While IBM has a previously announced partnership with Cognos Inc., another pure play BI vendor, Kobielus said that based on what IBM executives said this past week they do not intend to buy Cognos. As long as SAP abides by its promise to keep Business Object independent, he does not expect the acquisition by SAP to cause problems for IBM.

The riddle wrapped in an enigma in the SOA vendor chase for BI is what Oracle is doing with the technology it acquired with Hyperion. Kobielus noted that Oracle has not been forthcoming with its plans for Hyperion, but he anticipates that more details may become available at Oracle OpenWorld 2007 in San Francisco next month.

With Hyperion, Oracle has a wealth of BI technology, the analyst said.

"It's not like Oracle didn't have BI," Kobielus said. "Oracle acquired Siebel a couple years ago and Siebel had a strong BI product called Siebel Analytics. The DNA of Siebel Analytics is the heart of the new Oracle BI Enterprise Edition. Then Oracle acquires Hyperion. Hyperion is very strong in BI. They are one of the market makers with their OLAP [Online analytical processing] server, and they took the market further with financial analytics and corporate performance management applications. This helps Oracle build up and deepen its BI and corporate performance management stack."

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Beyond Oracle, the other SOA vendors, including Oracle's takeover target BEA are more in the stage of dipping their toes in the BI waters, Kobielus said.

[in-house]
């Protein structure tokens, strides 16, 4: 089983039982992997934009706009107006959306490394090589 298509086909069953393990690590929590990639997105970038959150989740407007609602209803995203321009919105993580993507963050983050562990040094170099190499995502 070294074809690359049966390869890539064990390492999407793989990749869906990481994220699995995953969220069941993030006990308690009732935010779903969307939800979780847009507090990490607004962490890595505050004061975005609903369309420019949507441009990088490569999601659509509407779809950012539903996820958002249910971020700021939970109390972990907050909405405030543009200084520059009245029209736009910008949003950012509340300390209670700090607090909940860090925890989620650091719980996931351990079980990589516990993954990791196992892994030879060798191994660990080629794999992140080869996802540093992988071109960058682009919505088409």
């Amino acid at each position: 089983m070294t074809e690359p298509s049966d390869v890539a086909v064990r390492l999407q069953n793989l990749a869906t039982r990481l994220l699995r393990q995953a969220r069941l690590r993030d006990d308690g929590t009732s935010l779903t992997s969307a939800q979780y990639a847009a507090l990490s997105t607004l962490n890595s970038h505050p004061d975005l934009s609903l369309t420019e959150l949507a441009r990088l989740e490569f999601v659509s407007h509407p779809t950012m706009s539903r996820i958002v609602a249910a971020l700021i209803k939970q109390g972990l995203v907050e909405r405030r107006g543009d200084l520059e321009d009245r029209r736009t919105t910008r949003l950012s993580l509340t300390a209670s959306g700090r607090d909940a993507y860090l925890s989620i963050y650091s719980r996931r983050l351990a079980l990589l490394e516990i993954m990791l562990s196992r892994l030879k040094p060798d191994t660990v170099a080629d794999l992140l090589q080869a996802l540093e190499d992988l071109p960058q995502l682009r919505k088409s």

"BEA recently release BEA WebLogic Event Server for complex event processing (CEP)," he said. "BEA already has an enterprise information integration (EII) product in AquaLogic that integrates nicely into Microsoft Excel to provide users with a logically integrated view of heterogeneous data over the EII fabric provided by the AquaLogic data services platform."

Kobielus said another SOA vendor, Software AG/webMethods, is yet to enter the BI arena and may do so through partnerships similar to what IBM does, rather than through acquisitions.

Macehiter concluded that the drive to incorporate BI into SOA is driven partly by its appeal to business users who may still view SOA as an IT initiative.

"SOA has largely been a technology proposition, despite attempts to position it to the business, and the vendors see BI capabilities as a means of appealing more to a business audience looking to drive business transformation," he said.